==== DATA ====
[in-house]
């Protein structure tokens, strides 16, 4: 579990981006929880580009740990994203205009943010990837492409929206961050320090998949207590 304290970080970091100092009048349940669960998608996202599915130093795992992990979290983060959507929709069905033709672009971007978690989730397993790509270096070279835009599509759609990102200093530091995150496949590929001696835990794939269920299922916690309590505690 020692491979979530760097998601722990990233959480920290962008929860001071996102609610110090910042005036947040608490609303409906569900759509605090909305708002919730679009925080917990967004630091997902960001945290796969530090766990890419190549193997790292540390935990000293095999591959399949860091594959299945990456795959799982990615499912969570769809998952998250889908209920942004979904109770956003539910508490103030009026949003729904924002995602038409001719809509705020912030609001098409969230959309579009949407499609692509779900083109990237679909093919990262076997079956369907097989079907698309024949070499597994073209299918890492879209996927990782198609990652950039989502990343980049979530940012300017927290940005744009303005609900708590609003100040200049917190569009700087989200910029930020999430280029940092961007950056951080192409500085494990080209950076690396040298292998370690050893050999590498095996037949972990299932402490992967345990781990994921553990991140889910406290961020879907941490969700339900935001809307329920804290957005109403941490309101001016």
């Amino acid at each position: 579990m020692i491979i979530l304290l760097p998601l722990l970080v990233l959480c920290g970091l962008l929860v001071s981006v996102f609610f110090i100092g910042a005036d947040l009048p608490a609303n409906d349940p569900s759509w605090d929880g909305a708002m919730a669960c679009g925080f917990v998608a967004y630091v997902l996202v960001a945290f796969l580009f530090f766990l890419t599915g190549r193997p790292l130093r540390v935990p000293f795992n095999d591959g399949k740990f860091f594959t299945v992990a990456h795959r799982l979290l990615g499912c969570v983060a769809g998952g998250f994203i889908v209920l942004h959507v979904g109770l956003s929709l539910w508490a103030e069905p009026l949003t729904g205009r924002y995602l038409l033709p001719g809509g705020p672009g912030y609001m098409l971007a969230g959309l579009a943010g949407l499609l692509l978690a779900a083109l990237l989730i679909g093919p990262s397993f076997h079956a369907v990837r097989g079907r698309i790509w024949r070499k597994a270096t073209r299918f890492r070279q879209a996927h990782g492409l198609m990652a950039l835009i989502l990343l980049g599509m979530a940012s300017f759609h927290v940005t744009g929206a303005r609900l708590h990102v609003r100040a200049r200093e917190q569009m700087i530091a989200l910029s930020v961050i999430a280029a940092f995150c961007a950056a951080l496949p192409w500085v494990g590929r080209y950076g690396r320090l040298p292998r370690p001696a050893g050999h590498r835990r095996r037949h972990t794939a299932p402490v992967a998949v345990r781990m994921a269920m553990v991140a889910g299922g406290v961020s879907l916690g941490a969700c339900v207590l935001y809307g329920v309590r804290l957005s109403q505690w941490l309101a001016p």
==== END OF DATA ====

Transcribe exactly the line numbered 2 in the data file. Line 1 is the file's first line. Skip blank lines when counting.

């Protein structure tokens, strides 16, 4: 579990981006929880580009740990994203205009943010990837492409929206961050320090998949207590 304290970080970091100092009048349940669960998608996202599915130093795992992990979290983060959507929709069905033709672009971007978690989730397993790509270096070279835009599509759609990102200093530091995150496949590929001696835990794939269920299922916690309590505690 020692491979979530760097998601722990990233959480920290962008929860001071996102609610110090910042005036947040608490609303409906569900759509605090909305708002919730679009925080917990967004630091997902960001945290796969530090766990890419190549193997790292540390935990000293095999591959399949860091594959299945990456795959799982990615499912969570769809998952998250889908209920942004979904109770956003539910508490103030009026949003729904924002995602038409001719809509705020912030609001098409969230959309579009949407499609692509779900083109990237679909093919990262076997079956369907097989079907698309024949070499597994073209299918890492879209996927990782198609990652950039989502990343980049979530940012300017927290940005744009303005609900708590609003100040200049917190569009700087989200910029930020999430280029940092961007950056951080192409500085494990080209950076690396040298292998370690050893050999590498095996037949972990299932402490992967345990781990994921553990991140889910406290961020879907941490969700339900935001809307329920804290957005109403941490309101001016």